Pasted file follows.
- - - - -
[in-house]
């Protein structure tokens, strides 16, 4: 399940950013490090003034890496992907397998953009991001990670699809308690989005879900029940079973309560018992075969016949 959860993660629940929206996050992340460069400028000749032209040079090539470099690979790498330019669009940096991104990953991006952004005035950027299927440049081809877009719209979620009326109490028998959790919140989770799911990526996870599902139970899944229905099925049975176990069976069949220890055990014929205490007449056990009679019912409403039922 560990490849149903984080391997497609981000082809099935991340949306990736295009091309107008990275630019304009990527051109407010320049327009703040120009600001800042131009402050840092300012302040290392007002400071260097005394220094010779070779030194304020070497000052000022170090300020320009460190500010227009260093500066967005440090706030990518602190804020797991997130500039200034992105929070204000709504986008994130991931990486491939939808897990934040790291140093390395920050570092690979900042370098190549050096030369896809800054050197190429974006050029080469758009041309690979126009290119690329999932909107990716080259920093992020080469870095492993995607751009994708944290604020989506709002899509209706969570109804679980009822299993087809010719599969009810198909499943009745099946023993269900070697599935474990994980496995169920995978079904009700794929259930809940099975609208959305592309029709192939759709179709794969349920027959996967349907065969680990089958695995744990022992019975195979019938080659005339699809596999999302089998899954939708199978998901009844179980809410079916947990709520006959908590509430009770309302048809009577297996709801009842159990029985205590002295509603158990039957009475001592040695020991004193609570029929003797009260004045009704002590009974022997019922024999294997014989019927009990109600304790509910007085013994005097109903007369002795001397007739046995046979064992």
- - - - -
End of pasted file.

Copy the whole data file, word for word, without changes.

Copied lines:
[in-house]
């Protein structure tokens, strides 16, 4: 399940950013490090003034890496992907397998953009991001990670699809308690989005879900029940079973309560018992075969016949 959860993660629940929206996050992340460069400028000749032209040079090539470099690979790498330019669009940096991104990953991006952004005035950027299927440049081809877009719209979620009326109490028998959790919140989770799911990526996870599902139970899944229905099925049975176990069976069949220890055990014929205490007449056990009679019912409403039922 560990490849149903984080391997497609981000082809099935991340949306990736295009091309107008990275630019304009990527051109407010320049327009703040120009600001800042131009402050840092300012302040290392007002400071260097005394220094010779070779030194304020070497000052000022170090300020320009460190500010227009260093500066967005440090706030990518602190804020797991997130500039200034992105929070204000709504986008994130991931990486491939939808897990934040790291140093390395920050570092690979900042370098190549050096030369896809800054050197190429974006050029080469758009041309690979126009290119690329999932909107990716080259920093992020080469870095492993995607751009994708944290604020989506709002899509209706969570109804679980009822299993087809010719599969009810198909499943009745099946023993269900070697599935474990994980496995169920995978079904009700794929259930809940099975609208959305592309029709192939759709179709794969349920027959996967349907065969680990089958695995744990022992019975195979019938080659005339699809596999999302089998899954939708199978998901009844179980809410079916947990709520006959908590509430009770309302048809009577297996709801009842159990029985205590002295509603158990039957009475001592040695020991004193609570029929003797009260004045009704002590009974022997019922024999294997014989019927009990109600304790509910007085013994005097109903007369002795001397007739046995046979064992």